For the past five years, Make has offered a virtual summer program called Maker Camp — a set of projects and learning curriculum for youngsters that stretches out for the usually slow weeks of summer. Community-run affiliate sites around the country (and beyond) take part, hosting camps for local youth based on the Maker Camp curriculum and programming. To encourage making, Make: tries to get as many of these sites as possible kits with materials that tie to the each round’s content, including build projects, components, and books. (The kits this year were sponsored by AT&T, through AT&T Aspire, which helped get them to many additional sites.) Then we encourage the campers to share their builds, discoveries, and conversations.

The program takes different forms every year — we’ve presented it as a daily, live broadcast and prerecorded episodes. This summer, we chose to post all the content at the start to let each camp site set their own schedule. This has worked out great! Some camps started early in the summer, some late. Some are extending the content into after-school programs. It’s been a blast to see how each has approached this.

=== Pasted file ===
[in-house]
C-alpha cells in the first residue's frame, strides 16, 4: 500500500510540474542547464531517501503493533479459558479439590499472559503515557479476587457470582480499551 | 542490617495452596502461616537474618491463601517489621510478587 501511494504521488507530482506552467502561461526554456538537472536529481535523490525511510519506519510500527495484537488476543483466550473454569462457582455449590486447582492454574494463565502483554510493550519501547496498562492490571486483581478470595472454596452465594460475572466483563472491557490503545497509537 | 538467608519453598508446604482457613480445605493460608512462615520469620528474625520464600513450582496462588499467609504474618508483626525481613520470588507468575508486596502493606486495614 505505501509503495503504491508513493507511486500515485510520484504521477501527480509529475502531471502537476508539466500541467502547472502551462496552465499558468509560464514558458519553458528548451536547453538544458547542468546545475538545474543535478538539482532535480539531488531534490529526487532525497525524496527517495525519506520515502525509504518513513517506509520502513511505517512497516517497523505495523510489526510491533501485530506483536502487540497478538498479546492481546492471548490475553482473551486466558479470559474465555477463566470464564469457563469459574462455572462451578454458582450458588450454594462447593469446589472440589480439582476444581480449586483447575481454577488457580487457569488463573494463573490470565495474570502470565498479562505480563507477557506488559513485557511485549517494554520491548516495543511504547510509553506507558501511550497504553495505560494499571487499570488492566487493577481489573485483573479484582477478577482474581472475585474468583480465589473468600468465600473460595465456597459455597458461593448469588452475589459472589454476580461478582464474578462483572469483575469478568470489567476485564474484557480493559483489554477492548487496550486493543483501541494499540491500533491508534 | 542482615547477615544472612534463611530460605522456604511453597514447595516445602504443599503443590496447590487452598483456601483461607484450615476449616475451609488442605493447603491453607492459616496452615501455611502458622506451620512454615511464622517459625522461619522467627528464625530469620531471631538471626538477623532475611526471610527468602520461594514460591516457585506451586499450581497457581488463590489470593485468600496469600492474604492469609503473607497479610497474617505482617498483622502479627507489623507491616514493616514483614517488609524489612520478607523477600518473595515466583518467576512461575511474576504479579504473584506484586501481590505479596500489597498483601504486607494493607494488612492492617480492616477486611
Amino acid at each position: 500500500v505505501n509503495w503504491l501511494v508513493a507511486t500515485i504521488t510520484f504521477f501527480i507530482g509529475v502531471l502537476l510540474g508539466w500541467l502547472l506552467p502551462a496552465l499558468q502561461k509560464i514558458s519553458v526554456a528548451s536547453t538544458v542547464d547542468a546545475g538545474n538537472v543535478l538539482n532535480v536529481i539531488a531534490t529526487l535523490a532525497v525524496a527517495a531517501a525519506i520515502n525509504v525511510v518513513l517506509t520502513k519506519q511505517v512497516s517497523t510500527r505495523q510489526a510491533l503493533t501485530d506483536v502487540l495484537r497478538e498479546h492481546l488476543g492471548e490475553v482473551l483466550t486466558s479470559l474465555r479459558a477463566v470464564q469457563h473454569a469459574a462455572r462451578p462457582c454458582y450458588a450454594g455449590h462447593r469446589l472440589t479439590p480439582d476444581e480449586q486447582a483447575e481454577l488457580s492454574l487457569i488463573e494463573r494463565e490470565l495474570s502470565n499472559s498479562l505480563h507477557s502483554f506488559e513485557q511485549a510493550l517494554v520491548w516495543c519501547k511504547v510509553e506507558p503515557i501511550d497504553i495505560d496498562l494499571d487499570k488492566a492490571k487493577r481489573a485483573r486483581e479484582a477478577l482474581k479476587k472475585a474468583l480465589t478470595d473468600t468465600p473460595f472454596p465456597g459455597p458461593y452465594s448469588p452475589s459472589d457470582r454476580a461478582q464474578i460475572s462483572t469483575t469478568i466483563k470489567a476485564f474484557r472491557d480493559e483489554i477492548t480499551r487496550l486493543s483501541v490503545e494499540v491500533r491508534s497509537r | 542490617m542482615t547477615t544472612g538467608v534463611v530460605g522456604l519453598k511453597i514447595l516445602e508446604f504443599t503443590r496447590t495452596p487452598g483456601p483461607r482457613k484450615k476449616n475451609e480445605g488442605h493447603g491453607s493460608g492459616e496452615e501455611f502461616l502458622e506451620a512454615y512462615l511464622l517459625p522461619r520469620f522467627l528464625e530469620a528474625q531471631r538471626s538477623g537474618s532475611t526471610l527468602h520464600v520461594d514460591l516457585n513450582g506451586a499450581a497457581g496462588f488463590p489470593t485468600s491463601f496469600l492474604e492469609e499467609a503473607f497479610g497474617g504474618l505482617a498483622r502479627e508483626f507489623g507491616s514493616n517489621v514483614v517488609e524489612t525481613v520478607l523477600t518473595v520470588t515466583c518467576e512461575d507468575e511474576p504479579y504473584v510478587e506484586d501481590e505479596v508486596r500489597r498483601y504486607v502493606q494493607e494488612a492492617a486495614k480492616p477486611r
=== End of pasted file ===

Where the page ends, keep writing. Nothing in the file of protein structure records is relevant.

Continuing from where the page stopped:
I recently popped by one of the Maker Camp sites, hosted at the Chimera makerspace in Sebastopol, CA. It was a packed day, full of kids getting hands-on with a variety of projects — making spinning art, exploring DIY slime, creating a banana piano with MaKey MaKey, building contraptions with Strawbees, and more. The kids needed no guidance; they were busy exploring and discovering all of the projects, getting them running and then taking them further.

One of my favorites with this was watching them work with the DIY slime. The project itself is to make a thick goop using common household products — borax, water, white glue, and a few others. Mix it up and you’ve got a stretchy, taffy-like material that perfectly displays non-newtonian qualities. Pull it slowly and it elongates into a dangling rope of goo; yank it quickly and it snaps apart.

What the kids discovered, however, is that if you insert a straw (sourced from the Strawbees activity), and fold the slime around it to make a small air pocket, you can blow a slime bubble of seriously impressive size. Like, twice the size of a child’s head. The enthusiasm around this spread infectiously through all the kids, and suddenly each was trying to outdo the others with their slime bubbles.

bubbles

And that’s the magic of Maker Camp. Kids — and adults too! — inherently love being hands-on with projects. We’re tempted every day with phones and tablets and TV screens, devices that have their value for education, but also have their pitfalls for making us passive content consumers. But give kids a variety of projects to work on, and the freedom to explore, and they grab on and make. They learn through feel, through trial and error, through experimentation, and by simply stumbling across unexpected discovery.

This is exactly why we do Maker Camp. It’s powerful, and it can change lives. And it’s why I’m so glad I got to visit Chimera and see the kids embracing it all.

 

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